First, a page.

Color-flow ultrasound imaging has become accepted as the standard for evaluation of venous anatomy and gross physiology. For many patients, color-flow imaging alone may be sufficient. For complex cases, however, physiologic tests of venous function may reveal more information. Physiologic parameters most often measured are the venous refilling time (VRT), the maximum venous outflow (MVO), and the calf muscle pump ejection fraction (MPEF). The availability of small, relatively inexpensive Duplex ultrasound imaging has reduced the need for physiologic testing.
Venous refilling time
The venous refilling time is the time necessary for the lower leg to become suffused with blood after the calf muscle pump has emptied the lower leg as thoroughly as possible.
When perfectly healthy patients are in a sitting position, venous refilling of the lower leg occurs only through arterial inflow and requires at least 2 minutes.
In patients with mild and asymptomatic venous insufficiency, some venous refilling occurs by means of reflux across leaky valves. These asymptomatic patients have a VRT that is 40-120 seconds.
In patients with significant venous insufficiency, venous refilling occurs through high-volume reflux and is fairly rapid. These patients have an abnormally fast VRT of 20-40 seconds, reflecting retrograde venous flow through failed valves in superficial and/or perforating veins. This degree of reflux may or may not be associated with the typical symptoms of venous insufficiency. Such patients often report nocturnal leg cramps, restless legs, leg soreness, burning leg pain, and premature leg fatigue.
A venous refilling time of less than 20 seconds is markedly abnormal and is due to high volumes of retrograde venous flow. High-volume reflux may occur via the superficial veins, the large perforators, or the deep veins. This degree of reflux is nearly always symptomatic. If the refilling time is shorter than 10 seconds, venous ulcerations are so common as to be considered virtually inevitable.
The MVO measurement is used to detect obstruction to venous outflow from the lower leg, regardless of cause. It is a measure of the speed with which blood can flow out of a maximally congested lower leg when an occluding thigh tourniquet is suddenly removed.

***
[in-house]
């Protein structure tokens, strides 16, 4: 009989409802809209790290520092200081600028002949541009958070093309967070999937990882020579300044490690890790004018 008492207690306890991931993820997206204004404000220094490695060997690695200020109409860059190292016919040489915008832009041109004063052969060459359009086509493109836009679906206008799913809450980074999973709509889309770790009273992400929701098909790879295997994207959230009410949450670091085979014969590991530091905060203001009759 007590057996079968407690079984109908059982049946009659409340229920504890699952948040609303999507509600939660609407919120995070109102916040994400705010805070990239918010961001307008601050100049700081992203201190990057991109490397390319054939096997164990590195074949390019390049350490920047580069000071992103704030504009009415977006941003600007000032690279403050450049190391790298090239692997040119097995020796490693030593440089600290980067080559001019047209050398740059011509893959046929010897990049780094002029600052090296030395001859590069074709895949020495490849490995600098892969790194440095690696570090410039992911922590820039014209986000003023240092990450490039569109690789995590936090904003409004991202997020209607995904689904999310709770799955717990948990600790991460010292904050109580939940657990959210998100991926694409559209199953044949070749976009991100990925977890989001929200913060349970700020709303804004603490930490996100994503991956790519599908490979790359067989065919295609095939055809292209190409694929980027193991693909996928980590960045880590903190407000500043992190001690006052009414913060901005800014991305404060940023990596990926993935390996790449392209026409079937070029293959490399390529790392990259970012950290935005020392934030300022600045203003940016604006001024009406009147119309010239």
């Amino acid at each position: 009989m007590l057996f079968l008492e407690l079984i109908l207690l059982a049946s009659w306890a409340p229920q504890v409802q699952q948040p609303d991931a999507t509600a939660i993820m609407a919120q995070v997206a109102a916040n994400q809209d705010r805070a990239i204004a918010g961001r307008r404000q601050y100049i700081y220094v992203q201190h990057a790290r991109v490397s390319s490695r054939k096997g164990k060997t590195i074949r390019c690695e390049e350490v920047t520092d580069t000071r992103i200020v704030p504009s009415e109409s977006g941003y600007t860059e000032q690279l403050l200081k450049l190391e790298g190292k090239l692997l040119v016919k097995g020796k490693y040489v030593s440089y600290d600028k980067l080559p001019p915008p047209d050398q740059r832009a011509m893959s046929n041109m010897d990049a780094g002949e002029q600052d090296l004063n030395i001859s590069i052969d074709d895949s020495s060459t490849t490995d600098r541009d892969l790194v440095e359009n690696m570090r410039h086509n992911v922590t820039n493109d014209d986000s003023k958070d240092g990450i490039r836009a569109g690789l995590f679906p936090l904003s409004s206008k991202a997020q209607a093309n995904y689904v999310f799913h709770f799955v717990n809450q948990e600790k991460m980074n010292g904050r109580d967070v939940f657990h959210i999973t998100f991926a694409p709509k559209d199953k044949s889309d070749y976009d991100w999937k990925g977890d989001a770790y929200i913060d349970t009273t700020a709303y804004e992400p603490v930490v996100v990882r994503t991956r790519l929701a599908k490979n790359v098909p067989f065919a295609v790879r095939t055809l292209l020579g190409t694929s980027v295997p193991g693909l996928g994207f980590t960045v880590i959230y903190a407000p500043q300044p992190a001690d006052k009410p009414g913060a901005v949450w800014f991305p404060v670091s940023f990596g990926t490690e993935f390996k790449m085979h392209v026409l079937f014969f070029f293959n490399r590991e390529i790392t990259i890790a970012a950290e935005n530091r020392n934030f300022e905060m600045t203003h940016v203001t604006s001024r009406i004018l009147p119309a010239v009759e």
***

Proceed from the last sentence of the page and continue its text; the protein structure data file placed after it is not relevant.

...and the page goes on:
The advantage of MVO testing is that it is a functional test rather than an anatomic one, and it is sensitive to significant intrinsic or extrinsic venous obstruction from any cause at almost any level. It can detect obstructing thrombus in the calf veins, the iliac veins, and the vena cava, where ultrasonography and venography are insensitive. It also detects venous obstruction due to extravascular hematomas, tumors, and other extrinsic disease processes.
The disadvantage of the test is that it is sensitive only for significant venous obstruction and does not detect partially obstructing thrombus. It is not useful for detection of venous insufficiency states. A normal MVO absolutely does not rule out deep vein thrombosis.
The MPEF test is used to detect failure of the calf muscle pump to expel blood from the lower leg.
MPEF results are highly repeatable but require a skilled operator to obtain clean meaningful tracings. The patient is asked to perform 10-20 tiptoes or dorsiflexions at the ankle, and the change in some physical parameter that reflects calf blood volume is recorded as the calf muscle is pumped.
In patients without varicose veins, 10-20 tiptoes or ankle dorsiflexions cause the venous capacitance circuit of the calf to be emptied.
In patients with muscle pump failure, severe proximal obstruction, or severe deep vein insufficiency, tiptoes or ankle dorsiflexions have little or no effect on the amount of blood remaining within the calf.